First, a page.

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Carl Robinson, Ph.D. on Leadership Store February 15, 2011
 
We help maximize the effectiveness of individuals and organizations by helping them improve their ability to lead, work together, select and develop their people.  Some of our related business services include: executive coaching, executive team coaching and executive assessments for development and selection.


Carl Robinson, Ph.D., Managing Principal
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Seattle, Washington
206-545-1990
carl@leadershipconsulting.com

In This Issue:

3 Ways to Manage Corporate Training Like a Business

Will the Real Conflict Please Stand Up?

Business Plans in the New Era


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3 Ways to Manage Corporate Training Like a Business

Does your organiation run its training department like a business? Although we have seen increase in awareness of ROI on training in recent years, author David Vance puts it succinctly, when he states:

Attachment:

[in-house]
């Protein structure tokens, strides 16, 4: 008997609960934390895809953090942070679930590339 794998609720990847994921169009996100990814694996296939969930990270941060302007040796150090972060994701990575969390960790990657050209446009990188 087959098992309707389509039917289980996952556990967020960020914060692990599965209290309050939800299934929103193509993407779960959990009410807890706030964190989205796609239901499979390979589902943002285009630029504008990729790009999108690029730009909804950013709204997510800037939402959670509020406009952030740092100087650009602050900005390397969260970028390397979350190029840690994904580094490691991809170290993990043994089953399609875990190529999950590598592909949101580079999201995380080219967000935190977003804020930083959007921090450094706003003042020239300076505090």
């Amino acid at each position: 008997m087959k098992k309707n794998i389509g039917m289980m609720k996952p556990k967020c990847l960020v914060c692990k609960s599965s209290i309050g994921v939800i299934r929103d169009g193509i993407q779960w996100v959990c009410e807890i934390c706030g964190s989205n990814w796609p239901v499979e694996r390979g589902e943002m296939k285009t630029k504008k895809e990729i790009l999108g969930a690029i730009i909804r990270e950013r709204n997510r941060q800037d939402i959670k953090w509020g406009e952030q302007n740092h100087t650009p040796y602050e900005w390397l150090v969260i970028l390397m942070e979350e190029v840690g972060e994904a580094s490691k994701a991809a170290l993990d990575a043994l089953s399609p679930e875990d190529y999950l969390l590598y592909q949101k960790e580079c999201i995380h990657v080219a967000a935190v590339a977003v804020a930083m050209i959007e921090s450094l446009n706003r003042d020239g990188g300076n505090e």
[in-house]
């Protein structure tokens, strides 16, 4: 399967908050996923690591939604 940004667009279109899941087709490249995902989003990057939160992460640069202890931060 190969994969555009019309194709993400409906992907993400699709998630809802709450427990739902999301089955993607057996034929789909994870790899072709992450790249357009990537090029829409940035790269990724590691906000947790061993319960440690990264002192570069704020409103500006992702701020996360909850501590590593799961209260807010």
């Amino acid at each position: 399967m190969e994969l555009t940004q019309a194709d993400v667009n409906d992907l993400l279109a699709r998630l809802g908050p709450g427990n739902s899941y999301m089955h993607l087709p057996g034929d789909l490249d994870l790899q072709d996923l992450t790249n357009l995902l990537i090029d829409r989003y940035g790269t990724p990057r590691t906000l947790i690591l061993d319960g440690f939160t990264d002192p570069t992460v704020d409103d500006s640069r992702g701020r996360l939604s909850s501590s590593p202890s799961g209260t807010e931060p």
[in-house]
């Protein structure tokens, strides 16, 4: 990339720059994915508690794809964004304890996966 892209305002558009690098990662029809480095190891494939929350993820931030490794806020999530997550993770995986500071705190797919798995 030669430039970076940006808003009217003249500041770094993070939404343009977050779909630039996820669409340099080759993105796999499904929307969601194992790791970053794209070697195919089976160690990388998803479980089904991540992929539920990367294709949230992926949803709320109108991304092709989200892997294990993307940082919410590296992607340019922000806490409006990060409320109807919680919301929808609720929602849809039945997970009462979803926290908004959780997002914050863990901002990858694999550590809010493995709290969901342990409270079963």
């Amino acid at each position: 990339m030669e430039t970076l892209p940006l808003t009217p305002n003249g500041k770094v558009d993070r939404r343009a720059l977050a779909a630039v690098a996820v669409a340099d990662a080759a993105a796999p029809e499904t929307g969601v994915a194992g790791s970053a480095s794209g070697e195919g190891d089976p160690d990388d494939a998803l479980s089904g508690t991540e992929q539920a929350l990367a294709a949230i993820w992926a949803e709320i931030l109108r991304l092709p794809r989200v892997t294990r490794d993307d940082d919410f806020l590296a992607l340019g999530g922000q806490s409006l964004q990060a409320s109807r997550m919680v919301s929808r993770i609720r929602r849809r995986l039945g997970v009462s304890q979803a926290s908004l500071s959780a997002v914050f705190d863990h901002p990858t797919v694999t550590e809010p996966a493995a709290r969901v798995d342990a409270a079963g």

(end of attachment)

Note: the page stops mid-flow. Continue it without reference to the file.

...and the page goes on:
"Corporate learning is a $200 billion per year business, and it should be run like one.  Unfortunately this is often not the case, which means there is significant opportunity for improvement."
 
Whether you are considering your own organization's training department or you are part of an external training company, this framework should be considered in the same way.  
 
1. Establish a clear mission that is able to be communicated simply.
Make clear the training department mission (or contractor's mission, in some cases) by defining its purpose, including what the training mission is not.  What is the training and development function within the organization?  Do other groups in the company also take responsibility for some training initiatives?  How do they overlap?
 
2. Develop the business case for learning.
What makes the learning initiatives worthwhile, strictly from a business perspective?  What is the business cost (for design, delivery and reinforcement) as well as the opportunity cost (the value of the participant's time, and expected impact)?
 
3. Carry out all training activities with specific, measurable goals.
What is the expected outcome of each effort?  For example, "increase customer service skills" doesn't take us to the necessary level of clarity. Try something more like, "Increase customer satisfaction by 30% over six months".